Feeling overwhelmed

January 2021 Link Love

January 15, 2021

Things continue to be slow around here. As expected, not much has changed since we turned the calendar from 2020 to 2021. In case you need a little encouragement or food for thought during these strange days, here are a few links I’ve found interesting lately:

The Year That Must Not Be Named was hard on everyone. Still, nothing is all bad. Here are “35 Good News Stories From 2020 You Might Have Missed.”

It’s not too late to make your “21 for 2021 List.”

I LOVED this short and simple story about the nature of happiness.

Sometimes it’s hard to feel like our creative efforts and personal needs and desires matter in the face of frightening and unsettling world events. Jennifer Louden addresses this in “How Do You Balance the World’s Horror With Your Calling?” (Don’t be put off by the word “calling”.) This point especially resonated with me: “Sharing our voices, our ideas, our wisdom is actively building the world we want.”

I love the backpack analogy in this post about coping with overwhelm. Use these tips to unload some of your burdens.

Some habits to drop, some to pick up for 2021 (and beyond).

I wrote this back in 2018, but the advice still stands. 

I love this song, and this was such a fun video:



Happy Friday, and may we all dance into the weekend!

New Year

Taking It Slow

January 08, 2021

Photo by Aron Visuals on Unsplash


Even though I’d like to dive into the New Year with gusto, I’m finding it slow going. Nothing much has really changed yet, and most of 2020’s challenges remain. Even though it’s already one week into January, I’m still going through my usual end-of-one-year/beginning-of-another rituals and planning practices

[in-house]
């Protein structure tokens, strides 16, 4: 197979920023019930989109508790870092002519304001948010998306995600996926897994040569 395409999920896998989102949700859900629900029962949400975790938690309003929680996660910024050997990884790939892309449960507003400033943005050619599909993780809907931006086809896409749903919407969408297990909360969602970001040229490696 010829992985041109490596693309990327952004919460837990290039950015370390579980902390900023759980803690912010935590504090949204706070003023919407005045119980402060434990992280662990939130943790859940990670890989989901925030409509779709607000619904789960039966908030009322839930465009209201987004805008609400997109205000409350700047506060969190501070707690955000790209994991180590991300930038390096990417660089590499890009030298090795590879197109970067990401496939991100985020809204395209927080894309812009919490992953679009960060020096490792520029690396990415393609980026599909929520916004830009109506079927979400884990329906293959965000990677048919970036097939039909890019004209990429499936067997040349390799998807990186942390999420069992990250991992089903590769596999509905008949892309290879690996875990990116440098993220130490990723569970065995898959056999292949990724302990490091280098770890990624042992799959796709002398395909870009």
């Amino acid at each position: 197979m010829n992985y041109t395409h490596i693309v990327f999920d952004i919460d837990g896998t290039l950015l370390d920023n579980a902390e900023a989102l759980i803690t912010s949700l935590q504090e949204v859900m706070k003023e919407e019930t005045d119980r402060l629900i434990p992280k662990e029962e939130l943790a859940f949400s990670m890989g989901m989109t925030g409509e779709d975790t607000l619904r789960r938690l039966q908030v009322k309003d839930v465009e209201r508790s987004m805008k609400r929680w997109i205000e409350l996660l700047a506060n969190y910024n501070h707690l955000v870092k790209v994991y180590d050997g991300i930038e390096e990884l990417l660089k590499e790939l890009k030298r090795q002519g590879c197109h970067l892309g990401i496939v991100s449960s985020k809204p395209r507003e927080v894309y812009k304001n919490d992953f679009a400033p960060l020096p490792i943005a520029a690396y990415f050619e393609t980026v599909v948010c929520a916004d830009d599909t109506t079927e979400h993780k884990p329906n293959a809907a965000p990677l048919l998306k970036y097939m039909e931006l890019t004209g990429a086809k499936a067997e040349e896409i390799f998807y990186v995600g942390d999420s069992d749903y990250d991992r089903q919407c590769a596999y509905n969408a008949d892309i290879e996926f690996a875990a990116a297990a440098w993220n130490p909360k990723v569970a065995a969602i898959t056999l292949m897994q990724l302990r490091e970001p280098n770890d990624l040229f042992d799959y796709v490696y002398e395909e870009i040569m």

I tell myself there’s no need to rush. I have a lot of unfinished business from last year, a lot of projects started and abandoned that I may or may not pick up again. I don’t want to stop dreaming, but I also don’t want to utterly frustrate myself with plans that stand little chance of happening in the coming year.

I believe this is a time for gentleness and kindness (with ourselves and others), for optimism, but also patience and caution.

So I’m going slow. Taking down mementos from 2020, clipping photos for a new vision board, choosing a word of the year (or rather, letting it choose me).

If you’re having trouble getting excited about a new year, or finding it hard to make plans for the future, feel free to take it slow. Last year was a hard year, and we’re still feeling its effects.

How is your planning process for 2021 different from past years? What would you really love to see happen this year?

P.S. Before we shut the door on The Year That Must Not Be Named, click here to read Cleo Wade’s “It is Okay (a poem of validation for the year 2020)”. I promise it will make you feel better. 

Edith Lovejoy Pierce

Writing The Year’s First Chapter

January 01, 2021

Photo by Jessica Lewis on Unsplash

“We will open the book. Its pages are blank. We are going to put words on them ourselves. The book is called Opportunity and its first chapter is New Year's Day.”

―Edith Lovejoy Pierce

Wishing you all a happy New Year. May it be filled with peace, happiness, and health. 


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